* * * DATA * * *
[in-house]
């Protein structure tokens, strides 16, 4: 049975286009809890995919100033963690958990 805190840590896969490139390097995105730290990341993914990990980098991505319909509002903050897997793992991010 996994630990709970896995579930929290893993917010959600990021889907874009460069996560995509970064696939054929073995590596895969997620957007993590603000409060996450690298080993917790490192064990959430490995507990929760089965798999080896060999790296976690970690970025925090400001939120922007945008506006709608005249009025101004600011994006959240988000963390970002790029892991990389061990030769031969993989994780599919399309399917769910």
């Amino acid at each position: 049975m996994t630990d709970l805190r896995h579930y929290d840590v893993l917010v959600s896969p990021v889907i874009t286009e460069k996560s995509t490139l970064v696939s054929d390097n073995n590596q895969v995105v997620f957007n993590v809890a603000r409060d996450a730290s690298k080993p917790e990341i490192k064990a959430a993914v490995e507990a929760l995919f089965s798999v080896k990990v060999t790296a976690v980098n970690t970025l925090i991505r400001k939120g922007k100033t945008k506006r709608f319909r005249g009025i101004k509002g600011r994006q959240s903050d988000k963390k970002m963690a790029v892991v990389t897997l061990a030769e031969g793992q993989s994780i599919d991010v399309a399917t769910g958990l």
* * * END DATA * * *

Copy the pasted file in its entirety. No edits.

[in-house]
């Protein structure tokens, strides 16, 4: 049975286009809890995919100033963690958990 805190840590896969490139390097995105730290990341993914990990980098991505319909509002903050897997793992991010 996994630990709970896995579930929290893993917010959600990021889907874009460069996560995509970064696939054929073995590596895969997620957007993590603000409060996450690298080993917790490192064990959430490995507990929760089965798999080896060999790296976690970690970025925090400001939120922007945008506006709608005249009025101004600011994006959240988000963390970002790029892991990389061990030769031969993989994780599919399309399917769910």
């Amino acid at each position: 049975m996994t630990d709970l805190r896995h579930y929290d840590v893993l917010v959600s896969p990021v889907i874009t286009e460069k996560s995509t490139l970064v696939s054929d390097n073995n590596q895969v995105v997620f957007n993590v809890a603000r409060d996450a730290s690298k080993p917790e990341i490192k064990a959430a993914v490995e507990a929760l995919f089965s798999v080896k990990v060999t790296a976690v980098n970690t970025l925090i991505r400001k939120g922007k100033t945008k506006r709608f319909r005249g009025i101004k509002g600011r994006q959240s903050d988000k963390k970002m963690a790029v892991v990389t897997l061990a030769e031969g793992q993989s994780i599919d991010v399309a399917t769910g958990l």